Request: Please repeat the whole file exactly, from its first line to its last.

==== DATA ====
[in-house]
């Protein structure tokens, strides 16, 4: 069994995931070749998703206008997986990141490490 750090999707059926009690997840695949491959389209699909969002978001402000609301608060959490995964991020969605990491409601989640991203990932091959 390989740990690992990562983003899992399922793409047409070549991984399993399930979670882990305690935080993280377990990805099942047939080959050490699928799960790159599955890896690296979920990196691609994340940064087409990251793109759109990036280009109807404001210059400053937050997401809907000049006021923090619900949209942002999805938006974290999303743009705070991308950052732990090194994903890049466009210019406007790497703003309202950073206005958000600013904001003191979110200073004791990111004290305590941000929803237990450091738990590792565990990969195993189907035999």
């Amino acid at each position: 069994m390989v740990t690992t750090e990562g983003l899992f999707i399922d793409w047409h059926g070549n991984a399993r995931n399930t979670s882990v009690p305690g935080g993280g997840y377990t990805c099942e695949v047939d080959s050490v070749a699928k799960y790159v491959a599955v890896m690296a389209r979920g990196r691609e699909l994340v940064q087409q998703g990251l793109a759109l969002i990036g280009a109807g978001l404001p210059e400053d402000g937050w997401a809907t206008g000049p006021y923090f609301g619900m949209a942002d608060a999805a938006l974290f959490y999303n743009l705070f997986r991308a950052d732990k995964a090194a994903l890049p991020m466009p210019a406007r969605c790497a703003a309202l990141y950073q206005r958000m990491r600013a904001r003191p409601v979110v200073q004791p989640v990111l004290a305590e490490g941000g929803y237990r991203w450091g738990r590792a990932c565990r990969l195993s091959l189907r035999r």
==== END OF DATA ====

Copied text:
[in-house]
């Protein structure tokens, strides 16, 4: 069994995931070749998703206008997986990141490490 750090999707059926009690997840695949491959389209699909969002978001402000609301608060959490995964991020969605990491409601989640991203990932091959 390989740990690992990562983003899992399922793409047409070549991984399993399930979670882990305690935080993280377990990805099942047939080959050490699928799960790159599955890896690296979920990196691609994340940064087409990251793109759109990036280009109807404001210059400053937050997401809907000049006021923090619900949209942002999805938006974290999303743009705070991308950052732990090194994903890049466009210019406007790497703003309202950073206005958000600013904001003191979110200073004791990111004290305590941000929803237990450091738990590792565990990969195993189907035999």
């Amino acid at each position: 069994m390989v740990t690992t750090e990562g983003l899992f999707i399922d793409w047409h059926g070549n991984a399993r995931n399930t979670s882990v009690p305690g935080g993280g997840y377990t990805c099942e695949v047939d080959s050490v070749a699928k799960y790159v491959a599955v890896m690296a389209r979920g990196r691609e699909l994340v940064q087409q998703g990251l793109a759109l969002i990036g280009a109807g978001l404001p210059e400053d402000g937050w997401a809907t206008g000049p006021y923090f609301g619900m949209a942002d608060a999805a938006l974290f959490y999303n743009l705070f997986r991308a950052d732990k995964a090194a994903l890049p991020m466009p210019a406007r969605c790497a703003a309202l990141y950073q206005r958000m990491r600013a904001r003191p409601v979110v200073q004791p989640v990111l004290a305590e490490g941000g929803y237990r991203w450091g738990r590792a990932c565990r990969l195993s091959l189907r035999r």